Interestingly, this theory is originally based on studies of social networks and division of labor among ants and bees. In her research, entomologist Jennifer Fewell found that certain bees were almost always the ones to take action once the level of honey in the hive had dropped to a particular level. In addition, she discovered that their work reduced the chance that other, higher-threshold bees would perform the job in the future.
We’ve all seen the same dynamics play out among humans. For example, if Joan’s partner Ted is disturbed when the trash in the wastebasket approaches the rim, whereas it doesn’t bother her until the trash spills onto the floor, Ted will take out the trash before Joan is moved to do so. If the difference in their disturbance levels is great enough, Joan never will empty the trash, because Ted will always take care of it before it bothers her, possibly before she ever even notices the garbage.
What’s more, if one partner does something well, that increases the chance he’ll perform that task again, just as failing at the task (or a lack of opportunity to complete it) decrease the chance he’ll get another turn. Then consider that, before long, the partner who performs a task more frequently will likely be seen as a specialist at it. Taken together, these facts explain how one partner can get stuck with a household chore.
Consider Cristina and Stephen: Cristina began doing the laundry because she had a lower threshold for piles of dirty clothes, but through repetition, she became an “expert” at laundry and, ultimately, she and Stephen came to see the task as “hers.”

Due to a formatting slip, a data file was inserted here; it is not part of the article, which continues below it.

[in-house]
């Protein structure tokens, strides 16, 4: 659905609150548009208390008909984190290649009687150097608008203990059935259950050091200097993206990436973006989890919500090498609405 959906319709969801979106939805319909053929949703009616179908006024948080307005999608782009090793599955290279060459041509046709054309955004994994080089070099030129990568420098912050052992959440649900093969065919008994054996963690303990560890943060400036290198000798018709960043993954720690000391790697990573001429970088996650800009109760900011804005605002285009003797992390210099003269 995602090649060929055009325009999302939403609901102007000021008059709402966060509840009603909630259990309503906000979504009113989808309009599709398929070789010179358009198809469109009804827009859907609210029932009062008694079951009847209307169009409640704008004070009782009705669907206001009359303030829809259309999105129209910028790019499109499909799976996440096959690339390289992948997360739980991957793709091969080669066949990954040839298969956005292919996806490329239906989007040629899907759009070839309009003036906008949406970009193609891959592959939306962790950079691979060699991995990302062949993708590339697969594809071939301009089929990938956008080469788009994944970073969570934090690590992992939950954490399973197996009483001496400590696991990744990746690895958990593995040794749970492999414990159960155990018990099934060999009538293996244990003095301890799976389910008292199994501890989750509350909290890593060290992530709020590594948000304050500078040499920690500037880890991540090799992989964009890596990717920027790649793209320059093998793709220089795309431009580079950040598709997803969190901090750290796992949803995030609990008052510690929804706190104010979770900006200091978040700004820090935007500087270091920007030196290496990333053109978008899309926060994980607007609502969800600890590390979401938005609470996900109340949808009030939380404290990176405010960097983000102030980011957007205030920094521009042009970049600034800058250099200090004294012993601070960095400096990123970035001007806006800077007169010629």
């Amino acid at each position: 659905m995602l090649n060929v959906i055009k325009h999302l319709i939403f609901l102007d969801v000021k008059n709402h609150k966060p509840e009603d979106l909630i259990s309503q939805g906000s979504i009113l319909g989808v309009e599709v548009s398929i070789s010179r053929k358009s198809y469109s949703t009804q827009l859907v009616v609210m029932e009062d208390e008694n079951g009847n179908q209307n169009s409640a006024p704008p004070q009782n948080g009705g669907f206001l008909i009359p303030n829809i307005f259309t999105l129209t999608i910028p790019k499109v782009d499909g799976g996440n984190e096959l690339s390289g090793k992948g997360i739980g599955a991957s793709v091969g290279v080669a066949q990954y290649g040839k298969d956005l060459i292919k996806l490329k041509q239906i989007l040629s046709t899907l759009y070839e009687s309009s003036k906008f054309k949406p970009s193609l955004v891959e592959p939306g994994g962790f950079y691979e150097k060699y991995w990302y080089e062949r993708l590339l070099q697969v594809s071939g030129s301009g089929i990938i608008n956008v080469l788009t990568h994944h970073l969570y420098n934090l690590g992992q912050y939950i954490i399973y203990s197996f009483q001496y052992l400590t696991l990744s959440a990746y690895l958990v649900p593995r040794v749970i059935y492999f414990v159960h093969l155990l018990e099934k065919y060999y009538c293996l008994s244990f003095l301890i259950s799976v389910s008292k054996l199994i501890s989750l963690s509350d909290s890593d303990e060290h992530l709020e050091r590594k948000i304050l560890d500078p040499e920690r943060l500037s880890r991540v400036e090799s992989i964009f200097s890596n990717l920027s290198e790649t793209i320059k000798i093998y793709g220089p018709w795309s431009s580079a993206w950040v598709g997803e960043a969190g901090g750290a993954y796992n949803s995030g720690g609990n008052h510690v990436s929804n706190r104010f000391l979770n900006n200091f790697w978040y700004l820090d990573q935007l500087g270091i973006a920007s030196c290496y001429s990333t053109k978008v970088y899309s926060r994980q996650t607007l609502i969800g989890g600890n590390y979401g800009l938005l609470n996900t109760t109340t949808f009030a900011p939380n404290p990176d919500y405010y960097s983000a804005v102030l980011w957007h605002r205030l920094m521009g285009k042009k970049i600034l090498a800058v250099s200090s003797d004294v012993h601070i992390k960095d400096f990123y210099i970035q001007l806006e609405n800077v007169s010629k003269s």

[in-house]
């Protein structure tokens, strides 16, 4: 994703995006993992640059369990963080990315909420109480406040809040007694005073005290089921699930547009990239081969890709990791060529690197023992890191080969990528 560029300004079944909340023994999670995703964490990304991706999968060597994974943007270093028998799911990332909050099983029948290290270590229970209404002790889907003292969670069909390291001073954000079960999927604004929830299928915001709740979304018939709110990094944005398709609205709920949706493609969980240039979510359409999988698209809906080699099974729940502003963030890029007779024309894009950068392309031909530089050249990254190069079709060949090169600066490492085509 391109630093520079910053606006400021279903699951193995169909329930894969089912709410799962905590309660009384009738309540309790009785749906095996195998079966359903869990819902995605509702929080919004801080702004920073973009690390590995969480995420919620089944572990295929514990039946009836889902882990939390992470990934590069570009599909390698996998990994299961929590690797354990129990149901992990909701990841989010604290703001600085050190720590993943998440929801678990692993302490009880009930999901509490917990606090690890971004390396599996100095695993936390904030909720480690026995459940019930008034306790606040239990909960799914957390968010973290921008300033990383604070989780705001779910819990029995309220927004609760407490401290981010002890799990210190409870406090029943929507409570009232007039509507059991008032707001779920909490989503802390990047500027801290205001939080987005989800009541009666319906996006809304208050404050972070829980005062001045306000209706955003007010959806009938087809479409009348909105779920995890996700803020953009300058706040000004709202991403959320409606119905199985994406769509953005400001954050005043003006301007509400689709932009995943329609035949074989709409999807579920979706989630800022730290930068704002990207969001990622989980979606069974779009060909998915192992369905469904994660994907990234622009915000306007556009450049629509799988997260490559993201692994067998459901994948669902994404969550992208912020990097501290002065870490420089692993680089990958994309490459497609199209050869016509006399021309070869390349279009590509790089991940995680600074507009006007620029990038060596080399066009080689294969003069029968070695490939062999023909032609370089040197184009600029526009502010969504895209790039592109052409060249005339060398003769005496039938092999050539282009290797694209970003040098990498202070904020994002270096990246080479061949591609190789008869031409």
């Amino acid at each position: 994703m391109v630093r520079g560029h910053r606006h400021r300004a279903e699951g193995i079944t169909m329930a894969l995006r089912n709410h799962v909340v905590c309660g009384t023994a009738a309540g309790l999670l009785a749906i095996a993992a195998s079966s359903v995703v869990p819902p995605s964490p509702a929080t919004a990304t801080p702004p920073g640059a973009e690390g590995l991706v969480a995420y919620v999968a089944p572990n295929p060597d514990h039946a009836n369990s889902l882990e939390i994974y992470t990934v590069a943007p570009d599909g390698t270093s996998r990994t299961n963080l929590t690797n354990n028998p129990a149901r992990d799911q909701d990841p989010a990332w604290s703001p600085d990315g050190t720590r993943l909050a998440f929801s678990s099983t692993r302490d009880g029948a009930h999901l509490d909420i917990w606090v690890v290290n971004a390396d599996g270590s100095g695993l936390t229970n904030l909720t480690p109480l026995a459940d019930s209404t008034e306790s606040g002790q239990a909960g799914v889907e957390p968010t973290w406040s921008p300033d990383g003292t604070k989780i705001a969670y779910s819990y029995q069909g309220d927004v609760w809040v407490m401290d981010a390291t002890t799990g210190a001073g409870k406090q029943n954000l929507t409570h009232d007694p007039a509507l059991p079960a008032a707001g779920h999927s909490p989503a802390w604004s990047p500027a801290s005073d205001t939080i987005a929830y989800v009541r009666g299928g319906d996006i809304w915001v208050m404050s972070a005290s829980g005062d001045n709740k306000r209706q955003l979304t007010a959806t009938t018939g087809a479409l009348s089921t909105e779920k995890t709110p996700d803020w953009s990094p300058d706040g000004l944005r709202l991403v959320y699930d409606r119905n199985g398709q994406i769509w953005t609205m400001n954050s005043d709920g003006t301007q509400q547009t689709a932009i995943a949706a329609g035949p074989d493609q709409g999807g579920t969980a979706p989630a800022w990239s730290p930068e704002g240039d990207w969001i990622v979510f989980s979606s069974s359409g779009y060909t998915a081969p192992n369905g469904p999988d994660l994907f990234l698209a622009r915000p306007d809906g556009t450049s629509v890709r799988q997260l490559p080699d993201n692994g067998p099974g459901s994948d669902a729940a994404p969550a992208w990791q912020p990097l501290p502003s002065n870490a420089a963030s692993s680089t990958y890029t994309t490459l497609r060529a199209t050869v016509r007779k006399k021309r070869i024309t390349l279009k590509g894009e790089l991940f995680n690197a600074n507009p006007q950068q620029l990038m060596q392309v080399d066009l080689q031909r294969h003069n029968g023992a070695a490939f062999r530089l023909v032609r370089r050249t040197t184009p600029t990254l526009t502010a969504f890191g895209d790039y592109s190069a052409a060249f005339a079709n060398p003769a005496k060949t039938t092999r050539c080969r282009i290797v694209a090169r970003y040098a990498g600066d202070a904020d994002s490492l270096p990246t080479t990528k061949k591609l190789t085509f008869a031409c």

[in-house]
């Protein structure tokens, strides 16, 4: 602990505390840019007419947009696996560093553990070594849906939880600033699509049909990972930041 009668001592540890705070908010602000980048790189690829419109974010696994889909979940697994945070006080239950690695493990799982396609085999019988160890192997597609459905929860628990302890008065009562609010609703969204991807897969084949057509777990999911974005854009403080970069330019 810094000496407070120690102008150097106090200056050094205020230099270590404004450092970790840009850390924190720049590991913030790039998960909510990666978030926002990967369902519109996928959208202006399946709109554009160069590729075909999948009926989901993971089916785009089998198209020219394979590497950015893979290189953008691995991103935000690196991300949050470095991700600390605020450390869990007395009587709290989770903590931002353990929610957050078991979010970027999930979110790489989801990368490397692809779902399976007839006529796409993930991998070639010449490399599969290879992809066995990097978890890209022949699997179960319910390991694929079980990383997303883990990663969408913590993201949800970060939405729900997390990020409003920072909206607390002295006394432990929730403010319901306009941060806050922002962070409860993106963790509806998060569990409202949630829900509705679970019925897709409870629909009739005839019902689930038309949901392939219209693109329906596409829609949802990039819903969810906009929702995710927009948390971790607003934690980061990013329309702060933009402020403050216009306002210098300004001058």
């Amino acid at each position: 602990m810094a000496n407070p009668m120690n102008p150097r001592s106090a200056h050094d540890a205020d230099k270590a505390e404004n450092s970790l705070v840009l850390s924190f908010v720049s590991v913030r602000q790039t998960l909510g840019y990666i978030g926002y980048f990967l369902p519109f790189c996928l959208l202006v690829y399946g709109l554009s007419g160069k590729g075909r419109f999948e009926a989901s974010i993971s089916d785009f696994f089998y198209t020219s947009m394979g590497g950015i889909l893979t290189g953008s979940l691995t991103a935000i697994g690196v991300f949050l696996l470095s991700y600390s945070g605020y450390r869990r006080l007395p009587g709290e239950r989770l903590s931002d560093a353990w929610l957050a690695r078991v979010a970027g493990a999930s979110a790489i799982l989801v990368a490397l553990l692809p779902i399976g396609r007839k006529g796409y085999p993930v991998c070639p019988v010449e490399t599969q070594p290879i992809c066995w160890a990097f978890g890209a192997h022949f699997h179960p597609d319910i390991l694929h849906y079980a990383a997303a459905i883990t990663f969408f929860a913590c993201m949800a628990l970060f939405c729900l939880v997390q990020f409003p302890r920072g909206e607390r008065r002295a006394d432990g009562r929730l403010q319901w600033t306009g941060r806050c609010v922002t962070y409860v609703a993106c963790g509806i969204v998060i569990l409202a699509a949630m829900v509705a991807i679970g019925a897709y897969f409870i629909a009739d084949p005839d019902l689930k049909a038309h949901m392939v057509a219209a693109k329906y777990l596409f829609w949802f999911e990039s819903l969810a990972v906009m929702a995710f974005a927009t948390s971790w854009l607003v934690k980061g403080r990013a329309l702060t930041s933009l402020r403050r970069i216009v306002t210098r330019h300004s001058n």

Partners may have different thresholds for many (or even most) tasks. If one partner’s threshold level consistently is lower than the other’s, then that first partner will take on a greater share of the housework. He might be able to tolerate this imbalance if his partner appreciated his extra work, but too often it’s taken for granted.
Why isn’t she grateful?
Her: So that roommate that I had last year was horrible. She never thanked me for anything, she never cleaned the house—it was horrible. Yeah, I wouldn’t live with her again.
Arlie Hochschild’s theory of “the economy of gratitude” explains why under-performers often aren’t grateful for their partner’s efforts and don’t pitch in their fair share. Hochschild argues that, in relationships, individuals offer each other “gifts,” which are something extra, beyond what is expected. Therefore, if the laundry (or trash, or dishes, or all of the above) is defined as “yours,” then your partner is unlikely to feel gratitude toward you for doing it. After all, you are just doing what you are “supposed” to do, what you are “so much better” at doing. In fact, he may argue, since the undone task bothers you, you aren’t doing it for him, but for yourself. Thus, he is unlikely to feel gratitude—because he doesn’t view your efforts as a gift to him.
In terms of the division of labor, then, household partners often develop this pattern: The person with the lower threshold performs tasks before the partner is moved to do so, the tasks come to be defined as “hers,” the partner does not feel responsible for performing the task—and he does not feel grateful, because the over-performer is just doing “her” job… all of which makes him less likely to lend a hand in the future.
Importantly, gratitude can help alter the dynamics of couples’ division of labor. Expressing gratitude reminds the under-performing partner that the division of labor is not fair, and that his partner’s contributions are a gift. And since people who receive gifts typically feel obligated to reciprocate, this insight can lead the under-performing partner to offer “gifts” of his own by contributing more to household tasks. In addition, the over-performing partner is likely to experience less resentment and frustration once her efforts are recognized and appreciated.